On the subject of beauty, Wolf very carefully points out the difference between beauty and sexuality, and how the common perception is that they are one and the same. The use of beauty porn has created a belief that women are beautiful and therefore sexual, instead of sexual therefore beautiful. In trying to feel sexual, women instead feel inferior to the beauty of the models portrayed in media, and that they don't have the right to feel sexual. One example of this given was of girls fantasizing about sex, but it is them in third person watching themselves with a different body.

There are also a number of issues created by the combination of beauty porn and unbalance in portrayal of men and women. One of the results is that women may know how to look sexual, but not know how to feel sexual. While men may be familiar to sexual arousal through these images of beauty porn, there is few if any corresponding images for women, leading to a warped sense of sexuality. Their desires are defined by other people's desire for them, other people's reaction to how they look. That women want to lose weight, but that weight loss does not increase stimulation during sex, is a case in point. Lastly, Wolf claims that because sexuality is not shown, women are ambivalent about expressing their sexuality, and not sure how others will react.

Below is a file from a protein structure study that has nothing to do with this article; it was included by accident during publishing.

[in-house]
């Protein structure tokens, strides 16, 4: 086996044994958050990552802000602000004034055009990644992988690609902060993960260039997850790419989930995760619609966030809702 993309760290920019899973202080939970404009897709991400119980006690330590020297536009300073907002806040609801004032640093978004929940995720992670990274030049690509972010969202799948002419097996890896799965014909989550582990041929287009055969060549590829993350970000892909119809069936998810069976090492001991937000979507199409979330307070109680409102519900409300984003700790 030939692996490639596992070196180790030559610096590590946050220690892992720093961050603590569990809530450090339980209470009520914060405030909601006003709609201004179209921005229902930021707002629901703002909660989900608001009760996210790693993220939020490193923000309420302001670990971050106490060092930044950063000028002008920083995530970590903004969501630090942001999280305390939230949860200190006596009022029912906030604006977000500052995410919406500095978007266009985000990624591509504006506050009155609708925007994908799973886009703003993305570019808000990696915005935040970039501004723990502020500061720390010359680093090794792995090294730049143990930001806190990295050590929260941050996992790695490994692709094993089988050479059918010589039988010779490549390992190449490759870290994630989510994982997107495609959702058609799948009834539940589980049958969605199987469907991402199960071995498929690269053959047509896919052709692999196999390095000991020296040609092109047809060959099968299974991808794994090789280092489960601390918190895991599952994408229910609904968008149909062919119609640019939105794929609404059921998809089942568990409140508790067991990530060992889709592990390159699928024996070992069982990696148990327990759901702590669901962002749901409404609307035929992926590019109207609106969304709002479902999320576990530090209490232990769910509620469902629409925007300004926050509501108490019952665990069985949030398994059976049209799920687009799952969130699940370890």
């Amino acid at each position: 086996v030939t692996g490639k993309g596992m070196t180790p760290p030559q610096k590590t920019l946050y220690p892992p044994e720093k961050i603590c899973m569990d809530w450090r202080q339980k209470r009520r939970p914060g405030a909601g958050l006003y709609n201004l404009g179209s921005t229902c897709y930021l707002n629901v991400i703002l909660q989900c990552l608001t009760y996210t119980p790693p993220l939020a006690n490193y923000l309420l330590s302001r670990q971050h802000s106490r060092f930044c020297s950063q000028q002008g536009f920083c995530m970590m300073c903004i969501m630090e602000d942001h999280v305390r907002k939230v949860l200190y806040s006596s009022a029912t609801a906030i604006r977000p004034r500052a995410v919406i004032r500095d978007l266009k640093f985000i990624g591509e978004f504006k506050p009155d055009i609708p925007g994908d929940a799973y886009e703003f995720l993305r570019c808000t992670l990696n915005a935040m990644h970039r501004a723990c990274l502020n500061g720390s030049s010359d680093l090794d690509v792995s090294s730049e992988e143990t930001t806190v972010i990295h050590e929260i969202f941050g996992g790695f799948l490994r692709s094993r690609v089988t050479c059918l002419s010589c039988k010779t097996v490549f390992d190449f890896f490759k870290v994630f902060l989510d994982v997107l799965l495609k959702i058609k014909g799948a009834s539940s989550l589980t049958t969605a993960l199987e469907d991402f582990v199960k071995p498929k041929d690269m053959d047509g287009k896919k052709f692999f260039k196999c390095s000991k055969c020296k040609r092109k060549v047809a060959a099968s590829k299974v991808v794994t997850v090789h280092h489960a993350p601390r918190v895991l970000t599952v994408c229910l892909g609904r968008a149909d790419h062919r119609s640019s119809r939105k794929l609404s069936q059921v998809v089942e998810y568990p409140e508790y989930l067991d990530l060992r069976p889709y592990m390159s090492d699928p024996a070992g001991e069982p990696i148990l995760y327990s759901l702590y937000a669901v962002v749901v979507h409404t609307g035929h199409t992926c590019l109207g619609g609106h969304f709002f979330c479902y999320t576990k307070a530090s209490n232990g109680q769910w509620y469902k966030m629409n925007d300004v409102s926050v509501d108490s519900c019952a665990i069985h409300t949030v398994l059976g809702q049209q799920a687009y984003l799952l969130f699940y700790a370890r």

One of the last sections of the chapter is on why the beauty myth is damaging to men as well. For one, men who are used to porn are not learning anything about female desire, as the images are all staged. At the same time, men will only be attracted by beauty as defined by these images, which in turn is defined by the media. Not only is this an external, impersonal standard, it also ignores all other non-physical attributes of a women. The lack of understanding psychologically (men from ignoring psychology and desire, women from defining self worth by others and being unable to accept attraction for itself) means there can't be true reciprocal love between a couple.

And that concludes my (awkwardly and horribly written) summary. The first time I read the chapter early this week, I paused several times in the middle to think. I wasn't sure what I was thinking about, but there was an idea in the text which was new to me. On reading the second time (and taking notes on it to write the summary), this feeling disappeared, but I also found a few points that I think Wolf is trying to get across. Personally, I don't think she's that great a writer.